Latest US poverty statistics: U-M experts can comment

September 5, 2019
Contact: Jared Wadley,
Lauren Slagter

Child poverty symbolized by old broken shoes. Image credit: iStock


University of Michigan experts are available to discuss the latest findings when the U.S. Census Bureau releases its 2018 poverty and income statistics Tuesday, Sept. 10.

All of them are part of U-M’s Poverty Solutions, an initiative that aims to prevent and alleviate poverty through action-based research that informs policymakers, community organizations, government entities and practitioners about what works in confronting poverty.


William Elliott III

William Elliott III

William Elliott III, professor of social work, can discuss wealth inequality. A leading researcher in college savings accounts and college debt, Elliott also is focused on public policies related to issues of economic inequality and social development. His research has served as the impetus for Children’s Savings Account programs and policies across the United States.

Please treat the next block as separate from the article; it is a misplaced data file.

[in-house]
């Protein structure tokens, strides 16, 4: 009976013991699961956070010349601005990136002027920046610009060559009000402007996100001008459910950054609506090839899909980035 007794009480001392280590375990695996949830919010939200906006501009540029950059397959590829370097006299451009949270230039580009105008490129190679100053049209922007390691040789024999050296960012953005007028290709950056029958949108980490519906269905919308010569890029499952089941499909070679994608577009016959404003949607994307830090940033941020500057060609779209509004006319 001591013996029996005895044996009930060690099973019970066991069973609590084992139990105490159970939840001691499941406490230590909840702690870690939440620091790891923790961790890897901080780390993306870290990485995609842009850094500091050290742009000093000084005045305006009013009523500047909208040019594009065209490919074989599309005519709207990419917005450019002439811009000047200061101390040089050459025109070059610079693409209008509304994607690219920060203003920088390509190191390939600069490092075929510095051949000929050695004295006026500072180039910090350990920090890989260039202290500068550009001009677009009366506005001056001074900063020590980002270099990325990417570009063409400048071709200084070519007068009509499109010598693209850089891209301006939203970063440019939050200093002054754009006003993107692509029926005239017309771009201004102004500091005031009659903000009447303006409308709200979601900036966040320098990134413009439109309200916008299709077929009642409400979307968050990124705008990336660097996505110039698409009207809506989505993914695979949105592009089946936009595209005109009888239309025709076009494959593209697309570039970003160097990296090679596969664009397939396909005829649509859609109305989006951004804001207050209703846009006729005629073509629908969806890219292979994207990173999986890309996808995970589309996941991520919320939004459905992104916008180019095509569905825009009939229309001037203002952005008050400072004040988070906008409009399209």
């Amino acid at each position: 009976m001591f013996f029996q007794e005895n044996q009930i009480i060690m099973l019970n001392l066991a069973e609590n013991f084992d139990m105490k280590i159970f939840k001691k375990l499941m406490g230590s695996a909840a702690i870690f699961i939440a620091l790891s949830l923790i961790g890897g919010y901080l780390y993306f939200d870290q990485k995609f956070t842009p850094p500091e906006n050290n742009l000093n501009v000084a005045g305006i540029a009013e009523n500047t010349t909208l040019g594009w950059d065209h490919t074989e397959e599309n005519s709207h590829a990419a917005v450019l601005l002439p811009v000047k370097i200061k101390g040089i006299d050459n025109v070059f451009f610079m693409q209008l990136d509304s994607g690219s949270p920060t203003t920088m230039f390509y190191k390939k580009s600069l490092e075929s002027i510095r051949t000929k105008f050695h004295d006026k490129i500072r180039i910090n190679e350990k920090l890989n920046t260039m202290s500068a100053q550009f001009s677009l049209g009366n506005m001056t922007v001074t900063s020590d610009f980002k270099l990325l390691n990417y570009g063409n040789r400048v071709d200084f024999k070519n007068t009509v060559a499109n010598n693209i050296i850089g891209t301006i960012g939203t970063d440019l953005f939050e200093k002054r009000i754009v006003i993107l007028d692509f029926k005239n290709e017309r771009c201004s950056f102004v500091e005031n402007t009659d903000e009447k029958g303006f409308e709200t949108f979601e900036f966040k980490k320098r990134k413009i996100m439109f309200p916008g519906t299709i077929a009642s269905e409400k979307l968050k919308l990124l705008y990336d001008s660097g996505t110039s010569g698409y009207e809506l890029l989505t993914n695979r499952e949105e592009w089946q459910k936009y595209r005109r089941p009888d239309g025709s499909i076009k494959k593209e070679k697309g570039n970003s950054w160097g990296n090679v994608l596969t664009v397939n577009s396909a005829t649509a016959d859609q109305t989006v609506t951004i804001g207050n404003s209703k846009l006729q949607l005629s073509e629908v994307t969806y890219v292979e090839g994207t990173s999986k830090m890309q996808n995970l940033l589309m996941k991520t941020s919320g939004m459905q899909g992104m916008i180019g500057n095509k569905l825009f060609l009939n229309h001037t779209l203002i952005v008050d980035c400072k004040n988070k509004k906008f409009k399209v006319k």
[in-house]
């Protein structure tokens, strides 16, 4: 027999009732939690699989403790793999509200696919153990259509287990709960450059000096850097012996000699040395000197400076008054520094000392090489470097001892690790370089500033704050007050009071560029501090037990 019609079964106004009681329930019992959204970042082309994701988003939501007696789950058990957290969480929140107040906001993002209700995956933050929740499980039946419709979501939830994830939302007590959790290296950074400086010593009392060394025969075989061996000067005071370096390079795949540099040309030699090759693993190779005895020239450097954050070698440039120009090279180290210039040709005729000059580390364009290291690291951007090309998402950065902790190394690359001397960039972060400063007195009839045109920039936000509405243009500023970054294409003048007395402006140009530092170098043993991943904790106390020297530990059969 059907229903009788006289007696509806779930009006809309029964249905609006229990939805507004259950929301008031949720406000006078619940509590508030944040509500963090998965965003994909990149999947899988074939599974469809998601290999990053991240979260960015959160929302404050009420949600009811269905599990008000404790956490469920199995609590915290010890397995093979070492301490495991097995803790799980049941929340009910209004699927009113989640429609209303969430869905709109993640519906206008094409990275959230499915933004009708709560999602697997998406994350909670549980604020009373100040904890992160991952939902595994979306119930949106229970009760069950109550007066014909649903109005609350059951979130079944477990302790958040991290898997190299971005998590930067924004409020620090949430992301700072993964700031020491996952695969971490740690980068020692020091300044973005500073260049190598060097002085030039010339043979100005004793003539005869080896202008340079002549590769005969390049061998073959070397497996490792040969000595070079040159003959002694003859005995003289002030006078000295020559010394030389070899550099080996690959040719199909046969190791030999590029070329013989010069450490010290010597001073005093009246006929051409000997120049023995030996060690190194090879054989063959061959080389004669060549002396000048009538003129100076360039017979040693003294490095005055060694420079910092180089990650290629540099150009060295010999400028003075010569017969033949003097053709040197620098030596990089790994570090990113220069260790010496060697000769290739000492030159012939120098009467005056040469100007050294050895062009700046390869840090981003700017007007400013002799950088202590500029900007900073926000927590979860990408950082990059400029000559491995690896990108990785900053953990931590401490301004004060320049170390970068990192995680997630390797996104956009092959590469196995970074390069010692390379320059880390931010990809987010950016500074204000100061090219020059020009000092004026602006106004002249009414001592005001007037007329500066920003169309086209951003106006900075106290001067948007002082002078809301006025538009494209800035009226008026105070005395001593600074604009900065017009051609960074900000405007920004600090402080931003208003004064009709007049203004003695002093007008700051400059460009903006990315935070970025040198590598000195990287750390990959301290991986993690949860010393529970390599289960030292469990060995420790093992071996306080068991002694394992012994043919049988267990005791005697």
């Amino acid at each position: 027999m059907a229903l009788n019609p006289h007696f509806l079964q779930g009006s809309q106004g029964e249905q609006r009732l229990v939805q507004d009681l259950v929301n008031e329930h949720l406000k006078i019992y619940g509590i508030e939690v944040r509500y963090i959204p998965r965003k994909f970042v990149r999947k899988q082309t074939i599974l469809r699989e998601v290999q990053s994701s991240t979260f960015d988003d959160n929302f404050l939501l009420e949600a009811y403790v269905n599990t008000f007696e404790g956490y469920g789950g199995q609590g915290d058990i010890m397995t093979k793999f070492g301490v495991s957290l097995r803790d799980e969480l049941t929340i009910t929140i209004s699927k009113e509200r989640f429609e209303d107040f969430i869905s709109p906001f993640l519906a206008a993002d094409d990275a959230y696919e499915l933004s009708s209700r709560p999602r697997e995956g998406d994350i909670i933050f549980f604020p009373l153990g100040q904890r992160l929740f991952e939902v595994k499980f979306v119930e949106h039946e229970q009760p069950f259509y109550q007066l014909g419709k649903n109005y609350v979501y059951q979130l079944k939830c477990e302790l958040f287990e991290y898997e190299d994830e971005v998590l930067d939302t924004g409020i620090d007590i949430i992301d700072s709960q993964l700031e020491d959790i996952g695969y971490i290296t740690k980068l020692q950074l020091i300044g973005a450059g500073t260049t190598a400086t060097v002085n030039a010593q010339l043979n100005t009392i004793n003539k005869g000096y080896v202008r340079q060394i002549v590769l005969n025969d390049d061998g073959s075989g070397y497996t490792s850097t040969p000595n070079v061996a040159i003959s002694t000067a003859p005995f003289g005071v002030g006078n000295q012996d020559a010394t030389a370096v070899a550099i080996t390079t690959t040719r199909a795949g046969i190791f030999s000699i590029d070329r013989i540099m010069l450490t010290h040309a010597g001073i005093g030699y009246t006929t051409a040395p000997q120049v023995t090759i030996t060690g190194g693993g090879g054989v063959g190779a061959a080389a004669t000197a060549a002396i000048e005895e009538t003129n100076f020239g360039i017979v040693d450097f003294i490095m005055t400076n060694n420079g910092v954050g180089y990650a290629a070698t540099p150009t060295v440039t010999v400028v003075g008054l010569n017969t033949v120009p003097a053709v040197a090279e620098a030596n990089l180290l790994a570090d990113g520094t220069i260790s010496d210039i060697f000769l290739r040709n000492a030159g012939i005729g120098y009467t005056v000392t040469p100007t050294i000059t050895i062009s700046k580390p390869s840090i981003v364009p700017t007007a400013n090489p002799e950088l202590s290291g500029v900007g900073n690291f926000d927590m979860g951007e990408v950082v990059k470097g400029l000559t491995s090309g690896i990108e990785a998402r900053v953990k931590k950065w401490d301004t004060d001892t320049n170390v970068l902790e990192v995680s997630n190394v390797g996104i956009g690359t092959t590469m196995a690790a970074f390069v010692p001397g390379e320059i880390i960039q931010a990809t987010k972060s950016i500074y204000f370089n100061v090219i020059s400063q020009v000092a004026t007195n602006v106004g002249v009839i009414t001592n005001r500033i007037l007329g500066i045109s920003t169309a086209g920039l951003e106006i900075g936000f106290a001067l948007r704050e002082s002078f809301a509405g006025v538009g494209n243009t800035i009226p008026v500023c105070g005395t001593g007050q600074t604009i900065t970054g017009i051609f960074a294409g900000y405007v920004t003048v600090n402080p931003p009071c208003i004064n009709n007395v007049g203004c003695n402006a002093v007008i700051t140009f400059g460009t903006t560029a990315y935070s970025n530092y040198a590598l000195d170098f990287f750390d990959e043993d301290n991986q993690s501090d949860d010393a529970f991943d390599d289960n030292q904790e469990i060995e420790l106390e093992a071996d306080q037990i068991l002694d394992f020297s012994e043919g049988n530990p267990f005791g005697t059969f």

Contact: 734-764-9340,



David Johnson

David Johnson

David Johnson, director of the Panel Study of Income Dynamics and research professor at the Institute for Social Research, can discuss the measurement of poverty and inequality. He has served for eight years as the senior executive at the Census Bureau overseeing the official poverty estimates and the development of the supplemental poverty measure.

Contact: 734-647-4076,


Kristin S. Seefeldt

Kristin Seefeldt

Kristin Seefeldt, associate professor of social work and public policy, explores how economic and policy changes affect the everyday lives of economically vulnerable families. She conducts research on family financial coping strategies, particularly the use of debt as a way to make ends meet.

Contact: 734-615-2113,



Luke Shaefer

H. Luke Shaefer

H. Luke Shaefer, director of Poverty Solutions at U-M and associate professor of social work and public policy, can discuss the measurement of poverty and alternative metrics for measuring hardship. He has published articles on rising extreme poverty in the United States, the effects of major anti-poverty programs and low-wage work.

Contact: 734-936-5065,



Trina R. Shanks

Trina R. Shanks

Trina Shanks, associate professor of social work and faculty associate at the Institute for Social Research, has conducted research on the impact of poverty and wealth on child well-being; asset-building policy and practice across the life cycle; and community
and economic development.

Contact: 734-764-7411,


More U-M poverty experts